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Coal Makes A Comeback In India, New Capacity Up 73% In 2019

India witnessed a sharp rise in new coal-based power generation capacity last year, with dirty power plants accounting for 44% of the total new power generation capacity added in the country. The share is a huge increase from just 21% in 2017 and 25% in 2018.

India witnessed a sharp rise in new coal-based power generation capacity last year, with dirty power plants accounting for 44% of the total new power generation capacity added in the country. The share is a huge increase from just 21% in 2017 and 25% in 2018.

India’s power generation sector witnessed 7.8 gigawatts of net coal-fired generation capacity coming online in 2019. The net generation capacity addition in overall the fossil fuel-fired sector was only marginally lower at 7.7 gigawatts due to some retirements in diesel-powered generation.

At the end of December 2019, India’s fossil fuel-based power generation capacity stood at 230.7 gigawatts, including 205.2 gigawatts of coal-fired capacity. It is interesting to note that outside the renewable energy sector India managed to add new capacity based only on coal. Apart from diesel, which saw contraction in installed capacity, no net capacity was added through gas, nuclear, or large hydro technologies. India defines large hydro projects as those having a generation capacity of over 25 megawatts.

The share of renewable energy technologies in new capacity added dropped sharply following two consecutive years to rise. Renewable energy registered a share of 57% in new capacity added, down from 74% in 2018. Share of wind energy in new capacity held a share of 13%, unchanged from last year while share of solar power was down from 50% in 2018 to 44% in 2019.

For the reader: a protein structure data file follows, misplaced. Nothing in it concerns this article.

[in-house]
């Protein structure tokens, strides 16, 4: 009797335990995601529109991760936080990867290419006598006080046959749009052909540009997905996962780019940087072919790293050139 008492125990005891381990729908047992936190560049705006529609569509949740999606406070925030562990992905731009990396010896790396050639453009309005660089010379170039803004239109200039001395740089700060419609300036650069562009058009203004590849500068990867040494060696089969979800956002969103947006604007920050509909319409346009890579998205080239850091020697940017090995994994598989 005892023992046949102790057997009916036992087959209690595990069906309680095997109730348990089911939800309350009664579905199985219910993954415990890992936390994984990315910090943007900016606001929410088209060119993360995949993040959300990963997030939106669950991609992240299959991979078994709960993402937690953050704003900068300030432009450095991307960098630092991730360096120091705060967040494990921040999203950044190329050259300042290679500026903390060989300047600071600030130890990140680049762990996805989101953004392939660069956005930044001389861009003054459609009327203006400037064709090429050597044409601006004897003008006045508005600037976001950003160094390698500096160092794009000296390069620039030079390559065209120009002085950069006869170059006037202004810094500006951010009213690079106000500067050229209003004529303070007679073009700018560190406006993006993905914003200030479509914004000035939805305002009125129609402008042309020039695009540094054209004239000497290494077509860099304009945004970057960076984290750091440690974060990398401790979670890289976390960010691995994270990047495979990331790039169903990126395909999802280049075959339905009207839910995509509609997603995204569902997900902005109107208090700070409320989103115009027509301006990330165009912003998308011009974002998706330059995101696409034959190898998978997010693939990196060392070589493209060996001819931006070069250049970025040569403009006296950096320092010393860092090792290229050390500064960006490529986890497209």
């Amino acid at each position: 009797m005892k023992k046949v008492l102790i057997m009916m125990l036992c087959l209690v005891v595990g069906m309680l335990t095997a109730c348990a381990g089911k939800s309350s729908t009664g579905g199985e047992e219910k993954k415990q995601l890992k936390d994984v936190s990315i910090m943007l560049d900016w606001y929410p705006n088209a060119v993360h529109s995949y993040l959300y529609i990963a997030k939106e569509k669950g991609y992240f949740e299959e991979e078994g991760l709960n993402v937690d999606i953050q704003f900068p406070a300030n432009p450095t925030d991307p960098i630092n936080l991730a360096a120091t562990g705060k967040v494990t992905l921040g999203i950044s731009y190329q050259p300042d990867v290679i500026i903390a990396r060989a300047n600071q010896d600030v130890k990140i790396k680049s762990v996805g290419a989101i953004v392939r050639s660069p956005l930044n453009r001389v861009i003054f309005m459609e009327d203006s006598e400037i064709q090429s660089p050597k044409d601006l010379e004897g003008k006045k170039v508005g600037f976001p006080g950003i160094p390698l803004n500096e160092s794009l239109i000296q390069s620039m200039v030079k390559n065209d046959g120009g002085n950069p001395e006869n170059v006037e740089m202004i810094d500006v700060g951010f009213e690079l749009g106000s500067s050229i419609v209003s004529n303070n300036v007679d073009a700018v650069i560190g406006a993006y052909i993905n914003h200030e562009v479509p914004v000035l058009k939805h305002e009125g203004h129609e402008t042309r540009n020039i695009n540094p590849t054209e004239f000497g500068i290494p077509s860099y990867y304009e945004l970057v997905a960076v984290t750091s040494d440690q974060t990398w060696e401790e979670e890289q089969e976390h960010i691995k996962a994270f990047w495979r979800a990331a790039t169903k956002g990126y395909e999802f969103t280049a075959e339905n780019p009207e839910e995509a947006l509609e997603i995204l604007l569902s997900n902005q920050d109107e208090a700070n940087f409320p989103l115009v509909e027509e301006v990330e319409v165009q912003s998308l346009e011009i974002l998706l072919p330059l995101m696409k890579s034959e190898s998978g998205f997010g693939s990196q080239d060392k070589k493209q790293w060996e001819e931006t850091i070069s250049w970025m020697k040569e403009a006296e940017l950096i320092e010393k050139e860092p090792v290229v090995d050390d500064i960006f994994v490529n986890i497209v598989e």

A total wind energy capacity of 2.4 gigawatts was added taking the total capacity at the end of 2019 to 37.5 gigawatts. Solar power capacity increased from 26 gigawatts at the end of 2018 to 33.7 gigawatts in December 2019, an addition of 7.7 gigawatts. Capacity addition in solar power dropped to a three-year low as India witnessed a capacity addition of 8 gigawatts and 8.9 gigawatts in 2017 and 2018, respectively.

Despite the decline in new capacity addition from the renewable energy sector, especially solar and wind, India’s installed capacity mix is progressively becoming cleaner. At the end of 2019, the share of fossil fuels in India’s capacity mix had dropped to 62.6% compared to 69.8% at the end of 2015. The share of solar power has increased from 1.5% to 9.1% and the share of renewable energy has increased from 13.2% to 23.3% during the same period.

As of 31 December 2019, India’s installed generation capacity stood at 368.7 gigawatts.

 
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Written By

An avid follower of latest developments in the Indian renewable energy sector.

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